• The first note I made was 'Nice little read, not too much to note - lots of art, a little too perfect and blissful' - hah!
    • There's no real conflict (a bit of teasing is the most we see) then BOOM out of nowhere about 60 everything turns around and the main character's running away and she finds the alleged King and things start to go haywire. There's a number of weird plot things (SPOILER: I thought it was absolutely silly that this 'King' is not actually the King but his assistant and the King himself shows up a bit later, why bother, why not go straight to the King?) that don't make sense or seem pointless or are really weak. For example, one numerous occasions the MC continues to tag along because it's 'not convenient' for her to go home, as she is supposed to be doing - this isn't played as wishful thinking, like the MC wants to tag along so she pretends it isn't convenient; it's played as actually being inconvenient therefore she must stay. It seems like the author had to work so hard to make sure her MC stays the MC and so everything feels really forced and awkward and out of place. Most of my notes are comments on the poor plot; you get the idea so I won't post them all here.
    • I did like the writing style - nothing too fancy, fairly concise, but easy to read. I like to think it's the sort of style I write in.
  • Silver Linings Playbook by Matthew Quick
    • I saw the movie first......I prefer certain aspects of the movie's plot (mostly the differences towards the end of the film) and Tiffany's portrayal, but I liked how the book handled mental illness and how the dance competition was intended to help young girls overcome depression. I also really enjoyed the narrative style and the counsellor character (can't remember his name); the book was a nice easy breezy read for me so not too much to comment on. Also, I borrowed the book from my friend so I don't have it here to reference. 
  • Isis by Douglas Clegg
    • I read this book around 11PM during the Read-a-thon, after I came home from a going away party. It turned out to be a great way to cap off the event! Really a short novella, it's a creepy little tale told in what I consider to be a traditional storytelling style, just the kind of story I adore - I loved how it got darker and darker, and how the relationship between the brother and sister was always a little unnerving, bordering on incest but not quite.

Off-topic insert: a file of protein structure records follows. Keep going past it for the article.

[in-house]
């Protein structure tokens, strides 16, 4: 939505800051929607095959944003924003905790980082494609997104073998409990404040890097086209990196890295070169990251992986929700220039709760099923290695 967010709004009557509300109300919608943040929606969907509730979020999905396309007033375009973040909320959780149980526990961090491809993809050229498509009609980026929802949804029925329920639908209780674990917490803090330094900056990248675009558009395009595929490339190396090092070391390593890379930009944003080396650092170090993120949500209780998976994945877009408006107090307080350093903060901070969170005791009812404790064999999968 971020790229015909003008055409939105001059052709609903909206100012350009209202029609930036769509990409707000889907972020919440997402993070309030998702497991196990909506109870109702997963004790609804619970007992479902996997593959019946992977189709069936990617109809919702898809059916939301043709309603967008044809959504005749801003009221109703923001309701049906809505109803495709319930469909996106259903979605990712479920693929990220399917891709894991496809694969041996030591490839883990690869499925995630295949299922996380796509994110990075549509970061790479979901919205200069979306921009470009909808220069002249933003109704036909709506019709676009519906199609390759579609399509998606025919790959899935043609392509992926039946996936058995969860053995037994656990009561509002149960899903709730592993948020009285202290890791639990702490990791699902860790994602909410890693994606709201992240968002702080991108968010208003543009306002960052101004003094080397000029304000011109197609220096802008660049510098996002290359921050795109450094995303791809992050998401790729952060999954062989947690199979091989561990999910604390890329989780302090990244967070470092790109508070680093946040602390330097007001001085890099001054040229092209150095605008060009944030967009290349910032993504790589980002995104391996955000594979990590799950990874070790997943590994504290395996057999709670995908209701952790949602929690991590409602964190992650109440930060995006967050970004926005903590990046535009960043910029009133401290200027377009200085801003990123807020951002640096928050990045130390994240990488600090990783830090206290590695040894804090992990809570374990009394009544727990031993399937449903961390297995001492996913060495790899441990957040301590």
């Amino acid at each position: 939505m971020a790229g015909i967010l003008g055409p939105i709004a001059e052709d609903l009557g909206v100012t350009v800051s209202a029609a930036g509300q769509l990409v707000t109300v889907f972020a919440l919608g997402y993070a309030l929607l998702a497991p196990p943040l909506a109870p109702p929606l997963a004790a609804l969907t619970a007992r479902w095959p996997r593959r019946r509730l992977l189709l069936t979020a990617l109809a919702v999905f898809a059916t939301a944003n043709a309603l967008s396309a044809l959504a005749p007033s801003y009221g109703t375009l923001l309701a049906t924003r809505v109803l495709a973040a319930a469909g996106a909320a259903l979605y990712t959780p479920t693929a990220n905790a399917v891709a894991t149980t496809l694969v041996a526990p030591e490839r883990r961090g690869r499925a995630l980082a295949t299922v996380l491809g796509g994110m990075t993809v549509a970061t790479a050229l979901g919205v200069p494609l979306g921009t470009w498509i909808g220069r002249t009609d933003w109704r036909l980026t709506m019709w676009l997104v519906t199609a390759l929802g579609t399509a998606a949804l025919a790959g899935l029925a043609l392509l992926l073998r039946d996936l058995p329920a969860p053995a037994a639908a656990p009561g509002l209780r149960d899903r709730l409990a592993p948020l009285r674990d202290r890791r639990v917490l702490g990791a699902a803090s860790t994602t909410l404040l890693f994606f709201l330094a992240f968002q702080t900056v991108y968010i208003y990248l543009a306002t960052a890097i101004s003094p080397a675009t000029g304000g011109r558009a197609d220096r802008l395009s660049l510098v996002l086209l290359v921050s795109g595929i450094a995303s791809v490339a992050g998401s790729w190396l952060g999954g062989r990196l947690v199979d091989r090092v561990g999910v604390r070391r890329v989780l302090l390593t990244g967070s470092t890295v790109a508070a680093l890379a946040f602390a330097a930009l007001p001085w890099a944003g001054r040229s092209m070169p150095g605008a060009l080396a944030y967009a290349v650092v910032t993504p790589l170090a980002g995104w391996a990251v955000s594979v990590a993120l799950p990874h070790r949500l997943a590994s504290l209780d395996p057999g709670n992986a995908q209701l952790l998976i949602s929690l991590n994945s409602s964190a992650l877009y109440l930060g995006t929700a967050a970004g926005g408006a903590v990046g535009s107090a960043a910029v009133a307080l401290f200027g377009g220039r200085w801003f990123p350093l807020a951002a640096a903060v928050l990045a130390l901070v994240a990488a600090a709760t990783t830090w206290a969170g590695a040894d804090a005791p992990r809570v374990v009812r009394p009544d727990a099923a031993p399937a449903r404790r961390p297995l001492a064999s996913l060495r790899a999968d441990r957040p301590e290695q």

• The illustrations are also really lovely! Some repetition throughout the book (I've never understood why repeating an image is a thing :/) but very pretty all the same.

Saturday, April 27, 2013

Dewey's 24 Hour Read-a-Thon: Mid-Event Survey

Just finished's my responses to the mid-event survey!

1) How are you doing? Sleepy? Are your eyes tired? My eyes were tired before I breaked for dinner, I actually shut them for about 15 minutes while lying on my bed...that little refresher did the trick, though, and I'm feeling bright eyed once again!

2) What have you finished reading? I've finished Beyond the Beautiful Forevers (had about 50 pages left to read today), and read in their entireties Silver Linings Playbook and When the King Comes Home
3) What is your favorite read so far? Silver Linings Playbook
4) What about your favourite snacks? Cheese cubes and gummy Coke bottles (not at the same time, though ;))
5) Have you found any new blogs through the readathon? If so, give them some love! I have been keeping socializing to the minimum, but towards the end of the event, I hope to check out some more participants' blogs :)
Currently reading: The Flame Alphabet by Ben Marcus

Dewey's 24 Hour Read-a-Thon: Introductory Questionnaire

I'm a little bit behind (I slept til eight today! ;P) but here are my answers for the introductory questionnaire!

1) What fine part of the world are you reading from today? The Canadian Prairies! It looks a little grey out today, just how I like the weather to be when I'm spending time reading :)
2) Which book in your stack are you most looking forward to? Hard to say - I've heard fantastic things about The Flame Alphabet, and it sounds like something a little different, so I'll go with that one.
3) Which snack are you most looking forward to? Gummy Coke bottles - my special treat for today!
4) Tell us a little something about yourself! Uwah....I'm going on a three month trip to Ireland, England and Portugal in a month and I'm using today to get some reading done since I won't have much time during my trip! ;)
5) If you participated in the last read-a-thon, what’s one thing you’ll do different today? If this is your first read-a-thon, what are you most looking forward to? I participated in a different read-a-thon in December, but this will be my first big one - I'm hoping to spend more time reading! ;)

Currently reading: Behind the Beautiful Forevers by Katherine Boo - I finished most of this book during the week, but have about 40 pages left.